There are more than 60 million self-directed investors in the U.S. by one count. That retail crowd is only getting more active and, well, invested in their investments. For those interested in going beyond their social media feeds for actionable advice on how to make their money grow, there is a cottage industry of newsletter writers, commentators, and analysts who sell access to their insights on a subscription basis.
Beacon Street Group wants to be a giant in that field. It, and announced a deal to go public via a merger with
Ascendant Digital Acquisition
(ticker: ACND)—a special-purpose acquisition company, or SPAC—on Tuesday. Investors shrugged off the deal, sending the SPAC’s stock down 6.3%, at $9.92, just below its trust value of about $10 per share.
SPACs, a kind of blank-check company, raise money from initial public offering investors. The money sits in a trust until the SPAC’s sponsors negotiate a merger with an operating company to take it public. SPAC shareholders can redeem their shares for their trust value at the time of the merger closing.
The company has a portfolio of 12 brands in investor research aimed at a broader range of readers than just the institutional-investor crowd. Its most recognizable subsidiary is likely
Empire Financial Research, with other brands including Chaikin Analytics, InvestorPlace, and TradeSmith. All promise the likes of “hedge fund-level insights” for individual investors.
Beacon Street says it has 160 different products under its dozen brands, which include research and software tools focused on macro investing, growth stocks, trading strategies, cryptocurrencies, and more. The company says it had more than 10 million subscribers at the end of 2020, of which about 860,000 were paying customers.
It has grown quickly through a mix of organic growth and acquisitions in the past few years. Revenue has climbed from $238 million in 2018 to $377 million last year, with management projecting $651 million in sales in 2022. Adjusted earnings before interest, taxes, depreciation, and amortization, or Ebitda, went from $79 million in 2018 to $127 million in 2020. Management has forecast Ebitda of $284 million for 2022.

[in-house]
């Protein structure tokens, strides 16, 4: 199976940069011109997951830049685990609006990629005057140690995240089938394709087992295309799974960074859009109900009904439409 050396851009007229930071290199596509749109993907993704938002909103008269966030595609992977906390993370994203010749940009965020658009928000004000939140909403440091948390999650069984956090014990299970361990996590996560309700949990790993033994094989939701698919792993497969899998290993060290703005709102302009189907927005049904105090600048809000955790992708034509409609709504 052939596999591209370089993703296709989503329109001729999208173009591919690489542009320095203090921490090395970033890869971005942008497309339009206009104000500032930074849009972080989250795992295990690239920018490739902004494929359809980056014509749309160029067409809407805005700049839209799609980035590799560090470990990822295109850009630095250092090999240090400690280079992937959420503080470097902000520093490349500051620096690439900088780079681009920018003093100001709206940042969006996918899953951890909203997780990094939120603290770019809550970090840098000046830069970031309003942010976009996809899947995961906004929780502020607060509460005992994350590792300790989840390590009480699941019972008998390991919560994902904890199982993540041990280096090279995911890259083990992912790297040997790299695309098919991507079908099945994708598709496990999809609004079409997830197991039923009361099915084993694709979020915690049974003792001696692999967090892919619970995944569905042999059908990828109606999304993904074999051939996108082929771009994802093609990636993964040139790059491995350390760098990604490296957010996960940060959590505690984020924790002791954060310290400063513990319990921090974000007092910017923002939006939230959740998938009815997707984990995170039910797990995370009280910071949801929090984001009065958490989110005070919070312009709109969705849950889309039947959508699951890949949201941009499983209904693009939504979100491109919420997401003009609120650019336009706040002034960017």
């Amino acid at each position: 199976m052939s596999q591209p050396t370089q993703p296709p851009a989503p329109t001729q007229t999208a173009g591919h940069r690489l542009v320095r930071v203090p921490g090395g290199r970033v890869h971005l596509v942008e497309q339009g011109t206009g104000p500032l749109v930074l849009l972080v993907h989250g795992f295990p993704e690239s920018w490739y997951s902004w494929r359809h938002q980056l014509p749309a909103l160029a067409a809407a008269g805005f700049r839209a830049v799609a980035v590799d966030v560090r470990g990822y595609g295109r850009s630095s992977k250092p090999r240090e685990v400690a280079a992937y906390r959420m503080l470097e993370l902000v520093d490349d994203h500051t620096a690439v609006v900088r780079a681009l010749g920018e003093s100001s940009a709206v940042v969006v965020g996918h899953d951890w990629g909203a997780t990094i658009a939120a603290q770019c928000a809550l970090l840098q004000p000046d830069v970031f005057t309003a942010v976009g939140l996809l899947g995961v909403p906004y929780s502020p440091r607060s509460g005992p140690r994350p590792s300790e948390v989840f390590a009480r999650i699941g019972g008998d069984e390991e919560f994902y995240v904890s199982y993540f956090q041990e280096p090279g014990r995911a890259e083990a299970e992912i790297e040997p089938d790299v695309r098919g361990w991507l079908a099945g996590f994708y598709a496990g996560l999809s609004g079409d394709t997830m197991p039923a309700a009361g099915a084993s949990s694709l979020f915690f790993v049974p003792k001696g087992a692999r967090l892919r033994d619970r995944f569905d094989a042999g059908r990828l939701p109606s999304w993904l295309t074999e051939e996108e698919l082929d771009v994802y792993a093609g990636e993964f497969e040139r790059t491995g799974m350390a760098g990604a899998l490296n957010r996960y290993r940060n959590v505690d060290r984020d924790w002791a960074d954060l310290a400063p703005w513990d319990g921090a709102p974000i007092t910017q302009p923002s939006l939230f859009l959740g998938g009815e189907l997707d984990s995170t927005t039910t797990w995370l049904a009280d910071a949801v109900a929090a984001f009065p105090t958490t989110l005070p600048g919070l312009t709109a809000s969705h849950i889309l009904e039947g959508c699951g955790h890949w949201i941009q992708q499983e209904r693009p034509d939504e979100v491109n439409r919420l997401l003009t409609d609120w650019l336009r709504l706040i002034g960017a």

Beacon Street is a digital subscription business, with hardly any variable or incremental costs to adding a new subscriber. Nearly all of its cash flow—99.8%—flows through to profits.
Its business model is shaped like a funnel, in which people who read advice for free are encouraged to subscribe to an entry-level product, then a higher-priced one or other complementary products, and so on. There is also an opportunity to bundle products from across its brands. Subscriptions range from about $200 annually to more than $30,000.
Beacon Street says that 6% of its free subscribers end up signing up for a paid product. Over the three years from 2018 through 2020, 37% of those spent more than $600, and a further 31% of that smaller group spent more than $5,000.
“We were looking for a company in the attention economy with scalable, digitally delivered IP,” says Ascendant Digital’s CEO Mark Gerhard. “As people say, ‘content is king.’ But it’s rare that you find a company that’s as prolific at creating new IP …They’re like the
[NFLX] of financial content.”
Gerhard’s background is as an executive at videogame developers and cybersecurity firms, including a term as CEO at Jagex—the parent company of the hugely popular online fantasy game RuneScape. He and another member of the Ascendant Digital team will join Beacon Street’s board of directors once the merger closes.
The transaction with Ascendant Digital values Beacon Street at about $3 billion. Deal proceeds include about $414 million from the SPAC’s trust, in addition to $150 million from a private investment in public equity, or PIPE, deal at $10 per share.
But most of that doesn’t go to the company: After expenses, Beacon Street will get about $150 million in cash, while shareholders who are selling will get $374 million.
It can be a red flag for SPAC deals when the company going public is using the transaction more to let shareholders cash out than to raise capital for growth. That point may have contributed to the pressure on Ascendant Digital’s stock on Tuesday.
Beacon Street’s existing shareholders will still own about 80% of the postmerger company. Ascendant Digital shareholders and PIPE investors will own a combined 18%, and just over 2% will go to Gerhard and the SPAC’s sponsors.
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